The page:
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Christmas ain't wot it used to be....

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plastic penguin's picture
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Had think over the past two weeks and realised why Christmas doesn't have the excitment of years gone by. No, not talking about being reflective or the fact I'm 50. Really do believe that commerce (amongst others) have lost the meaning of the period. You can now buy mince pies in September, the following month other festive goodies are readily available from supermarkets.

I have just put up our decorations. Think that high street decs going up in November, allied to the above examples, is killing the spirit or essence of Christmas. Totally understand the commercial aspect but....

What do you think?

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Binman's picture
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RE: Christmas ain't wot it used to be....

I have to agree. I'm not religious and was not raised in a Christian household.  Even I noticed that there is less and less about the meaning of Christmas on TV, high streets etc... And more and more about Santa's grottos and offers in shops. 

 

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RE: Christmas ain't wot it used to be....

[DUPLICATE]

 

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RE: Christmas ain't wot it used to be....

I think it's what you make of it. I love Christmas and the wife and I went to a local carol singing event last night, then had a few people back for mulled wine. Lovely.

Yes, commercial things start in November (have to say, never seen anything in September). But does it matter? Personally I just ignore it and, as you have done, put our own decorations up a couple of weeks before to get the build up in your own time frame.

After all, Christmas is really just one day (or two days if you count Boxing Day) - yes, you can do stuff prior to the event to get you in the mood, but it's doing what makes you happy on those two days that counts - whether that be joining up with your family, or sitting with mates in the pub - it's a nice excuse to relax in a happy environment and do things you're not supposed to  Smile

 

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RE: Christmas ain't wot it used to be....

I see no intrinsic value in a festival celebrating empty consumerism first and absurd mythology second.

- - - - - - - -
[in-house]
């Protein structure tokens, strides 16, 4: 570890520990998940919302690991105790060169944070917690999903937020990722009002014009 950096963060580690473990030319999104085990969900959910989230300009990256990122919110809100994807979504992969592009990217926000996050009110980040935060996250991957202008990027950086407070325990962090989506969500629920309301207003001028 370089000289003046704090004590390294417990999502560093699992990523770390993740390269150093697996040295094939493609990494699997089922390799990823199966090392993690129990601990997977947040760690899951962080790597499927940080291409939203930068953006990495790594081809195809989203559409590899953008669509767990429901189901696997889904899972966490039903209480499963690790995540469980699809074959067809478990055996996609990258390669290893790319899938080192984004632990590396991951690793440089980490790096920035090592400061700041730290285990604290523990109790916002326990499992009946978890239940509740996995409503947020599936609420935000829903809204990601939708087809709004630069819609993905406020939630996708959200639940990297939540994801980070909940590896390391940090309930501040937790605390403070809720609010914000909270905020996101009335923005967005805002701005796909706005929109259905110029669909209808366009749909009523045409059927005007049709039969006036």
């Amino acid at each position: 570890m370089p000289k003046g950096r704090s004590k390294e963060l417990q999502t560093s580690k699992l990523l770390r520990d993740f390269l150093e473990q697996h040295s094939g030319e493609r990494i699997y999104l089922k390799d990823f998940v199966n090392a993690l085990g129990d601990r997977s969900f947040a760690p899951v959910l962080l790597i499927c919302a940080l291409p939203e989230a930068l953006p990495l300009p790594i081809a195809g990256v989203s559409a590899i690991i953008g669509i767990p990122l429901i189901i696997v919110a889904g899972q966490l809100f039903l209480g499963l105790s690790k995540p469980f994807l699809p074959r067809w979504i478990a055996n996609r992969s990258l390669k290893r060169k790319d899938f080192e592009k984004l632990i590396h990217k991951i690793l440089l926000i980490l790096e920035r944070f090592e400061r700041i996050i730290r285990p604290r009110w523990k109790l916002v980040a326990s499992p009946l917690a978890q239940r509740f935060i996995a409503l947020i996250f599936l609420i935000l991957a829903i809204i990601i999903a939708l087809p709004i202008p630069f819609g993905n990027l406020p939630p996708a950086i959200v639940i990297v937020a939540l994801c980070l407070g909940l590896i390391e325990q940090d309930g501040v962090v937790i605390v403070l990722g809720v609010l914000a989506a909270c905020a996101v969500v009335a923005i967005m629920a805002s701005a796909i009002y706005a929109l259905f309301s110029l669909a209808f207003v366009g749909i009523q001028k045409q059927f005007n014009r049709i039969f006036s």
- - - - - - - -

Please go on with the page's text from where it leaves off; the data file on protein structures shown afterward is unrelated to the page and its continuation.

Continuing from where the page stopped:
However, since we'll be forced to work longer and harder for less and less, and are powerless to effect change, make the most of whatever holiday our benevolent leaders grant and spend as much time as possible with family and friends.

That's the alternative (grumpy) version of the Prof's Christmas message. 

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RE: Christmas ain't wot it used to be....

It was never a Christian celebration originally. The shortest day of the year was always an excuse to break into preserved (smoked / cured / dried) food reserves and have a big celebration to mark the days getting longer again. (And a last chance to feast before the harshest phase of winter when it was entirely possible communities would experience famine.)

Christianity and commercialism both (at different times in history) attached themselves to the extant festivals and feast days in their own way.

It is highly unlikely - despite almost certainly being a real historical figure - that Christ was born on Christmas day or anywhen near it. (Even the year is vague.)

Our modern Christmas is mostly a mish-mash of imported customs from other countries and cultures. Christmas trees allegedly date back to St. Boniface's Christian conversion activities in Germany in the 8th century (maybe) but were certainly German in origin as a custom.  Christmas tree baubles and tinsel arose from Germany too.  (Glass blowers in Thuringia in Germany first 'invented' them and F.W. Woolworth imported them after a trip to Germany in the 1880s.

Decorating the tree is thought by some to originate from Martin Luther who added silver stars and candles to the tree indoors (they were usually unadorned) to replicate the stars in the night sky for a sick daughter who was unable to go for the Christmas Eve walk with the family due to her illness.